USGS Groundwater Information
The Role of Saturated Flow in Artifical Recharge Projects
By Steven P. Phillips
The goal of most artificial recharge projects is to convey water to the saturated zone. Evaluation of the viability of proposed projects and of the effectiveness of existing projects requires an understanding and predictive capability of their hydraulic and chemical effects. This abstract focuses on the potential hydraulic consequences of altering the saturated flow system through artificial recharge, which are largely controlled by the geologic and hydrologic characteristics of the aquifer system. A combination of field, laboratory, analytical, and simulation methods generally are used to develop an understanding of the hydrogeologic system as a basis for predicting potential consequences. Optimization techniques may be coupled with predictive models of ground-water flow and other processes to create an effective tool for planning and management of artificial recharge projects. Pre-project and long-term monitoring of key aspects of a flow system is an essential part of a successful management plan.
Potential Hydraulic Effects of Artificial Recharge Projects
Artificial recharge projects are undertaken for many purposes in a variety of aquifer systems and associated hydraulic conditions. Regardless of the initial distribution and trend of hydraulic heads in these systems, artificial recharge will alter these heads and associated conditions. Depending on the purpose of the artificial recharge project, heads may show seasonal fluctuations or relatively long-term trends. Potential hydraulic effects of these changes, which may be positive, negative, or neutral include change in aquifer storage; changes in base flow in streams and on the rates of gain or loss from other surface-water bodies; changes in interbasin flow, evapotranspiration, and other sources of recharge and discharge; altered rates of land-surface deformation (subsidence and uplift) and saltwater intrusion; changes in interaquifer flow; induced seismicity; and several effects related to a shallow water table, including flooding of, and structural damage to basements and other surface and subsurface structures; surface flooding from flowing wells; increased susceptibility to liquefaction; and mobilization of salts or other near-surface contaminants. Mixing of water from different sources clearly has chemical and microbiological effects, which are discussed elsewhere in these proceedings.
Although prediction of many of these effects can be fairly straightforward in the vicinity of artificial recharge projects, experience has shown that more widespread and long-term effects are sometimes difficult to foresee. The city of San Bernardino in southern California, for example, is several miles down-gradient from multiple artificial recharge projects that have successfully raised water levels and reduced pumping costs for ground-water users near these projects. An unfortunate side effect of these operations, combined with above-average rainfall, was large increases in water levels underlying the city and associated severe structural and water-related damages (Danskin and Freckleton, 1992). This, as well as other examples, emphasize the importance of regional characterization of the saturated zone, which has the potential to transmit pressure rapidly over large distances and can support flow rates that may affect ground-water flow on a regional scale during the life of an artificial recharge project.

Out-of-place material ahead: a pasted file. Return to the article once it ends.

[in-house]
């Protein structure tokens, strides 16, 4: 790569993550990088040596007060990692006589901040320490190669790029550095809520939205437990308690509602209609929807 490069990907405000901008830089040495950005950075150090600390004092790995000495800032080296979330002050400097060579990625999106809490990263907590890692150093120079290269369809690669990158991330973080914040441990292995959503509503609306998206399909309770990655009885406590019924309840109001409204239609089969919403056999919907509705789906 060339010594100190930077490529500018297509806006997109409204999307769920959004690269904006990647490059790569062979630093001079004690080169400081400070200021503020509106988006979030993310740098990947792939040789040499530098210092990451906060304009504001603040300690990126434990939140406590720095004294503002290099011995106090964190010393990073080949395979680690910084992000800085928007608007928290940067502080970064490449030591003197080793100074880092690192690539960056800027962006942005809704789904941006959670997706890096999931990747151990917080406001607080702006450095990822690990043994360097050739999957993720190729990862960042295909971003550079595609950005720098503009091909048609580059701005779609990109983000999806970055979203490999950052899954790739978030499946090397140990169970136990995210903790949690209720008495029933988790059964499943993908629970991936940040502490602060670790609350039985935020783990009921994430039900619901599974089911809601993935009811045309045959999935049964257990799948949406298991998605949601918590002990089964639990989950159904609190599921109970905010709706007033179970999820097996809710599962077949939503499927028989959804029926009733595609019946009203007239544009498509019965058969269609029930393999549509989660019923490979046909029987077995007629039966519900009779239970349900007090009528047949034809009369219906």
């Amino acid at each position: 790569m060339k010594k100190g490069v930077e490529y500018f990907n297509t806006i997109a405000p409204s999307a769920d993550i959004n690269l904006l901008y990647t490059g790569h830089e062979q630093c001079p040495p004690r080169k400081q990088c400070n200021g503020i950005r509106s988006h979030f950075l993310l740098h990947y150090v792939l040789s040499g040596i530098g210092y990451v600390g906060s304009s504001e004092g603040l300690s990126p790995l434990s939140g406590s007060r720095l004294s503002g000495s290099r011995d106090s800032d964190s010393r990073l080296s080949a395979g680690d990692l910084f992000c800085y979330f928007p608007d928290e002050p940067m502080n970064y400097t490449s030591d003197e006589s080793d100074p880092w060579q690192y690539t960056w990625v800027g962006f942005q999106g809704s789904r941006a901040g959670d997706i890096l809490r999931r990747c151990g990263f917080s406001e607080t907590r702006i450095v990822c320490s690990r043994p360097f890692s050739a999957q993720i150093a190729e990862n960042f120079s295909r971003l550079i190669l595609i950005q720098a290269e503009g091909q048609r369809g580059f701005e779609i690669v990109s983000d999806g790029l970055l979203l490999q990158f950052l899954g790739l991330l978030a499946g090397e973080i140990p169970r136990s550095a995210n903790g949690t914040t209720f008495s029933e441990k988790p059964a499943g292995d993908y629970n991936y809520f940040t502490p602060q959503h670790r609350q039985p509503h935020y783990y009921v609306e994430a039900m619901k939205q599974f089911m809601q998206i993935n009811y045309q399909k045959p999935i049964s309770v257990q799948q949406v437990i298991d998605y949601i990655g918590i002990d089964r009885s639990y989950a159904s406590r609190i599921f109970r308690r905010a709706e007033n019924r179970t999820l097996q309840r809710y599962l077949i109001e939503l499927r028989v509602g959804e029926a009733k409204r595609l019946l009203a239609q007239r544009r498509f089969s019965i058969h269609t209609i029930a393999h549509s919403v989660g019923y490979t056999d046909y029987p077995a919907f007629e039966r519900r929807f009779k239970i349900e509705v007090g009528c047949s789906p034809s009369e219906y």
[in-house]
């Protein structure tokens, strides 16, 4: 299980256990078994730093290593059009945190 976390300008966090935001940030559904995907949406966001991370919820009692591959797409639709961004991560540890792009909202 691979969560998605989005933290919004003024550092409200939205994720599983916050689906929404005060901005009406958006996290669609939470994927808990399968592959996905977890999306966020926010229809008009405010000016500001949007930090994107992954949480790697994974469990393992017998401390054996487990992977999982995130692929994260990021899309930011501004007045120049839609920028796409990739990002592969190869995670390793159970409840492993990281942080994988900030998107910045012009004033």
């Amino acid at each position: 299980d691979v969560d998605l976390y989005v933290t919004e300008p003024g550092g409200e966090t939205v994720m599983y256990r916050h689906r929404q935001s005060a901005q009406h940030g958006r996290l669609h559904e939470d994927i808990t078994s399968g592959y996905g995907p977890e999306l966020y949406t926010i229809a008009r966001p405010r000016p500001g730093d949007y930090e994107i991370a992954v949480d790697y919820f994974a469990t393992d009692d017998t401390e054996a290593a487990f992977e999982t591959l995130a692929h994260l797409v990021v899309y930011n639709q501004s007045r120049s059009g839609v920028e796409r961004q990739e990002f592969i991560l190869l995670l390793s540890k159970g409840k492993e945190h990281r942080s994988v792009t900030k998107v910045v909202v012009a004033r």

Geologic and Hydrologic Characterization
Characterization of the geology is important in determining the viability of an artificial recharge project, particularly where significant lateral and (or) vertical ground-water flow is required between recharge and discharge locations. Key features such as faults with significant offset, folds, and areally extensive coarse- or fine-grained sedimentary units can exert dominant controls on a flow system and on the fate of water from artificial recharge projects. This point is emphasized by experience in the Rialto-Colton basin in southern California, where imported surface water was recharged through surface ponds upgradient of a group of production wells intended to capture the recharge. Subsequent investigations revealed a low-permeability fault between the ponds and the wells, and geochemical evidence and predictive simulations suggest the wells will receive little hydraulic benefit from the artificial recharge project (Woolfenden and Koczot, 2001).
Methods for geologic characterization include surficial mapping; drilling and core analysis; borehole, surface, and aerial geophysics; sequence stratigraphy; geostatistical analysis of lithology; and others. The degree of geologic investigation required for a given project likely will depend on the availability of existing information, the complexity of the geology, and the scale of the project. Given the importance of understanding the continuity between the recharge and discharge locations, a tightly focused investigation is often warranted. For small-scale investigations, cross-hole tomography may be used to generate three-dimensional interpolations between boreholes of various physical characteristics. Advanced techniques for collecting and analyzing continuous core samples are among the other options for small-scale investigations.